Doin’ the twist

SO,  you want to drill holes in your barrel?  First off let me say that even buying the common home tools (not even machine shop stuff) to do it properly will likely cost you more than buying an aftermarket barrel. Second, you could very well ruin your barrel both cosmetically and physically, in which case you’d have to buy another barrel anyway. For those reasons I don’t recommend anyone try this. But that’s not going to stop me from telling you how I do it.

Why drill holes in a barrel? Realistically, in my opinion, the only positive effect you can prove is noise reduction. Ported barrels are generally less noisy than non-ported barrels on the same gun. The biggest disadvantage is they are a mess to clean when you break a ball in them, because the paint gets all in the holes. Accuracy? I’ve seen no definitive proof of porting making a real difference, although there is some fairly sound argument for it. Some manufacturers claim the holes relieve excess gas which could disturb the ball as it exits the barrel.  Back in the old days of paintball, people used to talk of matching your valve timing to the length of the barrel to combat such a problem. I suppose I can see the argument that relief holes would make that tedious task unnecessary.  I have had some very accurate guns which had no porting at all.  Nevertheless, porting can look and sound cool.

The first thing needed is a barrel. A good extra, just-lying-around-doing-nothing, throw-away barrel, intended for experimentation works well. I do this with mostly common home tools. If I had access to a machine shop it would be much easier, but I don’t.. yet. I find a drill press is a must to make this work. You simply can’t do this by hand and expect it to come out straight. I got lucky and found a drill press at a yard sale for $50, and have seen them on sale as low as $100. The next tool is a vise to hold the barrel. A regular vise cannot only mar the finish on the barrel, but is hard to get lined up with consistency. Special units are made to specifically hold curved surfaces and work well with paintball gun barrels. The one I have came from Sears and cost about $30. A barrel hone will have to be used to clean up the inside of the barrel once drilling is complete. Some paintball dealers still carry them. They used to cost about $30. Good sharp drill bits help. And finally masking tape, a pencil or pen, and a ruler are necessary.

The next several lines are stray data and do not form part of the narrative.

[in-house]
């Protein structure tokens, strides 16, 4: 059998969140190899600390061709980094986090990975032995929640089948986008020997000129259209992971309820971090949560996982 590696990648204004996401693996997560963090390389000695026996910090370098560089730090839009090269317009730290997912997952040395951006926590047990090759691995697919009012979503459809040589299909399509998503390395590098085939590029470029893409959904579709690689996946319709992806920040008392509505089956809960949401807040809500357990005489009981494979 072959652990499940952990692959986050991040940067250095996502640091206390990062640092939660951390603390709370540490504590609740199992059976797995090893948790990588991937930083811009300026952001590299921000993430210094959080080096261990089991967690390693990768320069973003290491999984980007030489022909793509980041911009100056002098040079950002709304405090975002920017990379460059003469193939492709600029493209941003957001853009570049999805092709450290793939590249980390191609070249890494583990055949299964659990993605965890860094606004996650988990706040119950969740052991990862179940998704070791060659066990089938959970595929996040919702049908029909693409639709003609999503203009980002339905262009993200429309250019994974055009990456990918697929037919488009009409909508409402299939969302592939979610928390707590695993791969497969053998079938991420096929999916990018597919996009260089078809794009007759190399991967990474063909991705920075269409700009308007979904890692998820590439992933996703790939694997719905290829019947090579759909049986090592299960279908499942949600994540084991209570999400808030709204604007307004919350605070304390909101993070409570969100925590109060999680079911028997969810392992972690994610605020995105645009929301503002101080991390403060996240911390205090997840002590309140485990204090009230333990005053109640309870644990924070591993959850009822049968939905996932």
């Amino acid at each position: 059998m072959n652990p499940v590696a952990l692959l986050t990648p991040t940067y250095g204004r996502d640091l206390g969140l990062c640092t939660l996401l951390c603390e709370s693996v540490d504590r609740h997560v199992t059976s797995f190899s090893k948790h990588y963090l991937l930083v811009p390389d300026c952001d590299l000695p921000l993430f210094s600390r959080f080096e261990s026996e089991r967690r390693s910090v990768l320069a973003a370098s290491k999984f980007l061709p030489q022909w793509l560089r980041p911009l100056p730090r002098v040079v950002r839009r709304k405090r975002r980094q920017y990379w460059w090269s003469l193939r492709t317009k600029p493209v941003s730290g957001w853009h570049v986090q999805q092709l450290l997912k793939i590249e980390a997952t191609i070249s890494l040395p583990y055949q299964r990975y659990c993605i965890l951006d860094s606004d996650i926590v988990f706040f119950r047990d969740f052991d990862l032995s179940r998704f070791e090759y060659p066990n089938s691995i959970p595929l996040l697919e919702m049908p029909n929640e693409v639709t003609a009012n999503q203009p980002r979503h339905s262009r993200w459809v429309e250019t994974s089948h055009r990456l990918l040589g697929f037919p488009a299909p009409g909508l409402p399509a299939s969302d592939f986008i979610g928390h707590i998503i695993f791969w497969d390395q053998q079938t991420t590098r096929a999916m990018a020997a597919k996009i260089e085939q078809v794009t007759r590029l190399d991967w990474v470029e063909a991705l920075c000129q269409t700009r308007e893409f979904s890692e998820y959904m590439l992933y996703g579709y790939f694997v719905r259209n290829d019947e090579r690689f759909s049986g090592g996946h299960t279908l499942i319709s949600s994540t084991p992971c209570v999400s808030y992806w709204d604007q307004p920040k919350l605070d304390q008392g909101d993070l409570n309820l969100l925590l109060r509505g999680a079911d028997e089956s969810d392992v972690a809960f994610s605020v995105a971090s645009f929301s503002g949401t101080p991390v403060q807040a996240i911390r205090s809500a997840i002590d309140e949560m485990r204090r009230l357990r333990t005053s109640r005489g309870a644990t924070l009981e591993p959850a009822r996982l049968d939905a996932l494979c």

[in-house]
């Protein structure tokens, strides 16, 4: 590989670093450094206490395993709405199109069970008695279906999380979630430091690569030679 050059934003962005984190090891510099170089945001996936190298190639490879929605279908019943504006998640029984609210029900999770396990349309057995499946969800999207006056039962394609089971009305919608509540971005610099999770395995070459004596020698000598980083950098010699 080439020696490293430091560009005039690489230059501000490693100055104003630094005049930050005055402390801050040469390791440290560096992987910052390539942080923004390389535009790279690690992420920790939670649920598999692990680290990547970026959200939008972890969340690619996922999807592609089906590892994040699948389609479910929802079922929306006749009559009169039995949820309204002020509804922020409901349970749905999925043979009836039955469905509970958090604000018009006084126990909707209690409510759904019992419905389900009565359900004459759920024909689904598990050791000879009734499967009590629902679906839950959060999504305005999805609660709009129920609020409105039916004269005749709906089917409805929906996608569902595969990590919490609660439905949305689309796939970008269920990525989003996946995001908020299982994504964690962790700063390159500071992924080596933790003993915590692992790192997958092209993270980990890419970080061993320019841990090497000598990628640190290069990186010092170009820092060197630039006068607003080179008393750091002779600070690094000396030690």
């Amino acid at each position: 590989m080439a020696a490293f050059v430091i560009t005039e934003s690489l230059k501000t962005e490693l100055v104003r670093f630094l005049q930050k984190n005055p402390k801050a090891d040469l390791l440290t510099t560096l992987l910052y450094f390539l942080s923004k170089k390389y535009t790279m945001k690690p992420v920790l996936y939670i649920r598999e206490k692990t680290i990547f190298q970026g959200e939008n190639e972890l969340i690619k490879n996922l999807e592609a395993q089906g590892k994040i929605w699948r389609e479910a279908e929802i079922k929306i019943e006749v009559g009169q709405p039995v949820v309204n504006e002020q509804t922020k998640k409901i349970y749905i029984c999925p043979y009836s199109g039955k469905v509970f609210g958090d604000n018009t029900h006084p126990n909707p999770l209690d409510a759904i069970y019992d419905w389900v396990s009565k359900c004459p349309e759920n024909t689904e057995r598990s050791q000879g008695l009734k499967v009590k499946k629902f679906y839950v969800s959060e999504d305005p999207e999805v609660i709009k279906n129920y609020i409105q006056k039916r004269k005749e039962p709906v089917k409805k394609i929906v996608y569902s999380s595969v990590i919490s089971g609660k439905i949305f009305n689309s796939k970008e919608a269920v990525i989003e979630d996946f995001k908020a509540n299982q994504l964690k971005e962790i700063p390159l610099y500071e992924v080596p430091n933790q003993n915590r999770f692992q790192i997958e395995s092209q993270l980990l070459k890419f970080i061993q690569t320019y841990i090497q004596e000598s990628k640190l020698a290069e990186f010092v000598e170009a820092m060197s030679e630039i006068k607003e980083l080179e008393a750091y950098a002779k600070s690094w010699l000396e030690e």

The dotted line..
The first step is to decide on the twist. I have done barrels in a number of ways, and from a performance standpoint this appears makes no difference. What you are looking at here is a cosmetic affect.  If  I am trying to be very precise about where the holes start and end, I could mark exactly where I want to start and end the twist with tape.  Most of the time I just experiment by tearing off a piece of the tape and wrapping it around the barrel in different twist just to see what looks best. This experimentation is aided by having the barrel on the gun so that top dead center can be marked on the tape.  For the purpose of this article, I will make one complete twist in about 3.5 inches, starting about a half an inch from the top (muzzle end) of the barrel.